Illustration: Stan Fellows

If you ever arrive at the state’s cinnamon shoreline only to discover the entire beach knee-deep in seaweed, congratulations: You’re witnessing the results of one of the world’s extraordinary journeys.

Small quantities of a seaweed called sargassum wash ashore all year long. But every few years, beginning in April, the sargassum arrives en masse—a deluge of amber-colored stems, leaves, and tiny gas bladders that help the plants stay afloat (and pop when squeezed). This relatively unpredictable event seems to occur after huge blooms of sargassum in the Atlantic Ocean, some 2,000 or more miles away. While piles of sargassum might hinder swimming and sunbathing, they also provide opportunities for families and other beachcombers to find seahorses, strange shrimp, and other tiny creatures that hopped a ride to Texas.

“When you see big sargassum rafts wash ashore you should snag a clump and examine it,” suggests Kenneth Dunton, a professor at the UT Marine Science Institute in Port Aransas. “You’ll discover hundreds of organisms—a whole community—living within the sargassum mats.” Dunton’s suggestion involves a bit of unconventional beachcombing, assisted by tweezers, a pair of gloves, and a magnifying lens to view small critters up close.

The Sargasso Sea, a vast region of the Northern Atlantic Ocean, is the only sea in the world that does not have a land boundary.

You’ll quickly discover lots of interesting things, beginning with the inch-long skeleton shrimp, a bizarre mini-crustacean comprised of jointed and transparent bone-like body segments, making it the walking stick of the sea. Then keep an eye out for the lined seahorse (Hippocampus erectus), a familiar beast up to 6 inches in length that makes a habit of wrapping its tail around sargassum branches for a free ride. Hippocampus means “sea monster” in ancient Greek, an apt description for a creature that can change color at will, suck prey up through its snout, and deter its enemies with a body of bony plates and spines.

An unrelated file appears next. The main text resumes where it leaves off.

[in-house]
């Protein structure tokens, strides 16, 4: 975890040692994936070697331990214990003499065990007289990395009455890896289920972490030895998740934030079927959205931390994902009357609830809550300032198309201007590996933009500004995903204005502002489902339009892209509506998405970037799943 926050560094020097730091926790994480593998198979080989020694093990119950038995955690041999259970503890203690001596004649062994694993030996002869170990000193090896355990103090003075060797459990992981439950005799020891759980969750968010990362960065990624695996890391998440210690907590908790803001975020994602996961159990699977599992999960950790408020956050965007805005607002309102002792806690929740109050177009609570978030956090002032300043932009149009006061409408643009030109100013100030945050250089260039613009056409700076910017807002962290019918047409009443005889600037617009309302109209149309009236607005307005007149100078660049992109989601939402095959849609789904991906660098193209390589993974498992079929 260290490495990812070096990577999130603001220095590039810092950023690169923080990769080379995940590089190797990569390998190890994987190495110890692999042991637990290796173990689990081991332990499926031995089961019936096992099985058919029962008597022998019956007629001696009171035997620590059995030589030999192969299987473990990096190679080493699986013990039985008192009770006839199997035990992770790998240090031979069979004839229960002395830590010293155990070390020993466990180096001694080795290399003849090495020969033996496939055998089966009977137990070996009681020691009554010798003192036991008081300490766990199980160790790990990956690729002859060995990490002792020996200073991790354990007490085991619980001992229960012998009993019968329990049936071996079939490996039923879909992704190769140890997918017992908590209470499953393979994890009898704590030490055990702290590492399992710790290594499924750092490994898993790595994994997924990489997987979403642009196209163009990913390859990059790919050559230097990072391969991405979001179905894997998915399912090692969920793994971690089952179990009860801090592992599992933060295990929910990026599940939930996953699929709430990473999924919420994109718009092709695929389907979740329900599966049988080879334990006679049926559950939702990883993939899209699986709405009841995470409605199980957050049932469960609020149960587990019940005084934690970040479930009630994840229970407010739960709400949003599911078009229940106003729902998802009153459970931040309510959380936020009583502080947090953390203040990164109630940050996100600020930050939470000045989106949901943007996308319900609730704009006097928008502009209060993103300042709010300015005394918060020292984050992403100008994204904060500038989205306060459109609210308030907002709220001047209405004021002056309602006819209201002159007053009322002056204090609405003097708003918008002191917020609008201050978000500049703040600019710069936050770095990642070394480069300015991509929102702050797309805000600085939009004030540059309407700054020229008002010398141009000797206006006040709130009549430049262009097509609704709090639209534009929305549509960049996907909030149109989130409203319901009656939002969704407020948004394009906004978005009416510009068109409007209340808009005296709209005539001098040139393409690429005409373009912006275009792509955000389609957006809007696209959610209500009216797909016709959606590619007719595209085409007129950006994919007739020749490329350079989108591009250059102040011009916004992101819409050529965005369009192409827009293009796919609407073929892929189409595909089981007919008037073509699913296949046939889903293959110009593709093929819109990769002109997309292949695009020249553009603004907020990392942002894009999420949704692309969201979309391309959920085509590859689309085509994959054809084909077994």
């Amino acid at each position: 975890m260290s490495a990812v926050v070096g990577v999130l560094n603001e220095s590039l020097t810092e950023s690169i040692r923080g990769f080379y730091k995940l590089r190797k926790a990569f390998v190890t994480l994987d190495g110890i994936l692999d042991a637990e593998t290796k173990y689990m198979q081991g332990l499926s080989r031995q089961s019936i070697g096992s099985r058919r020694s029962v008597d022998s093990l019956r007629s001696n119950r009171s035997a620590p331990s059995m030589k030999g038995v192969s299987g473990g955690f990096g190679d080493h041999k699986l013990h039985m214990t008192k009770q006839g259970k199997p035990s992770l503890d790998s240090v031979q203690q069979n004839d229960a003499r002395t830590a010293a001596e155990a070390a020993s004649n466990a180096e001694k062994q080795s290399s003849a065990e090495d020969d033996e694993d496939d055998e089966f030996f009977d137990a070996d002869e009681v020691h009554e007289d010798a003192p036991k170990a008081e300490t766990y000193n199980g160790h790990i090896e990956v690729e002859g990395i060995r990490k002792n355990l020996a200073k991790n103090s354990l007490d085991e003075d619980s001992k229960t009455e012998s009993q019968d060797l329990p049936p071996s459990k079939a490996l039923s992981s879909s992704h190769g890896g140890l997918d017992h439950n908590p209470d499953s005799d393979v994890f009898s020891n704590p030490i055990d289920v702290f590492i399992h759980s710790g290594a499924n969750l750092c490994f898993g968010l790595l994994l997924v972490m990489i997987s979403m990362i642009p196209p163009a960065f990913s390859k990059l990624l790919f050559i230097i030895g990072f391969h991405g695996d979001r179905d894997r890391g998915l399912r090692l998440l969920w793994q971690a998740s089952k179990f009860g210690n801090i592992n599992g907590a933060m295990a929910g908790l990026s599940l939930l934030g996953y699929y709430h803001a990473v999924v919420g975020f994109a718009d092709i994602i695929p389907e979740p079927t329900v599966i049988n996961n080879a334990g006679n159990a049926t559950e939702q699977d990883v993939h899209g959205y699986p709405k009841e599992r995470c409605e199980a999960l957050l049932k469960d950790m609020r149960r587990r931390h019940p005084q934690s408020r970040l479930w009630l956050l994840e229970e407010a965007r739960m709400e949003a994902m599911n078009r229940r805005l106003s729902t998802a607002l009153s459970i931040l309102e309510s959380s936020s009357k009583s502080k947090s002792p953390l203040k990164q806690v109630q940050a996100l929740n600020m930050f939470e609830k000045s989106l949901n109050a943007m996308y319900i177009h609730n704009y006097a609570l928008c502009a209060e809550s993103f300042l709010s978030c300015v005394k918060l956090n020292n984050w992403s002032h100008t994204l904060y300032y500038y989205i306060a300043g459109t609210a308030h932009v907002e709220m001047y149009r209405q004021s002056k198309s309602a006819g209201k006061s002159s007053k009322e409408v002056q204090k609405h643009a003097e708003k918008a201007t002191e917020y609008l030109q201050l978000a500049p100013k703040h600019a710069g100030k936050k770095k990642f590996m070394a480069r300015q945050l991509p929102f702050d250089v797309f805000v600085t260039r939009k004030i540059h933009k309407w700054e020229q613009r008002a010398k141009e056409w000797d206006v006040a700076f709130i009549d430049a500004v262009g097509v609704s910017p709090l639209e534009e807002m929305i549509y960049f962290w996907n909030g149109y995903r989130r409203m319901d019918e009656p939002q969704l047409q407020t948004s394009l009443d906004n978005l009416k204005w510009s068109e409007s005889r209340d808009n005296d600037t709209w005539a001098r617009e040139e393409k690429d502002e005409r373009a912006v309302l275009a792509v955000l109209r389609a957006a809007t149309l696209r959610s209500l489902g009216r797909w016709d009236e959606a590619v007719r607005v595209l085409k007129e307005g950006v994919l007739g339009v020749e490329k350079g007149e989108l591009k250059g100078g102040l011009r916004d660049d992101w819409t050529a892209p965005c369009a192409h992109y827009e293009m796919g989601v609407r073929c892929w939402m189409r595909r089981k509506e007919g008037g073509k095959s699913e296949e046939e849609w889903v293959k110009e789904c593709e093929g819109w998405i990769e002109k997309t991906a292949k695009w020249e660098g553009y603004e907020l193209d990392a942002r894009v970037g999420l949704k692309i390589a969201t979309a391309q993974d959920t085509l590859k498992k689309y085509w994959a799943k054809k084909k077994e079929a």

A plentiful, easy-to-spot species is the sargassum swimming crab. This tiny scrapper, only 2 to 3 inches long, hides in the floating sargassum mats, waiting to aggressively jab at prey that wanders too closely by. Its carapace is spotted with ivory blotches over a background of pale ochre—perfect camo among the similarly colored seaweed.

Sargassum covers the South Padre Island beach after high tide. Photo: Larry Ditto

Perhaps one of the most challenging animals to find is the sargassum nudibranch, a strange little organism that looks a lot like the seaweed branch it clings to. Flat but frilly, this soft-bodied mollusk lives like a snail without a shell, replicating the colors and textures of sargassum. But look very closely and you’ll often see a row of tiny electric blue dots decorating its side. Although it looks like a plant, this nudibranch is all animal, utilizing sensory tentacles and gills, and with an insatiable appetite for smaller organisms.

“When you see big sargassum rafts wash ashore you should snag a clump and examine it. You’ll discover hundreds of organisms—a whole community.”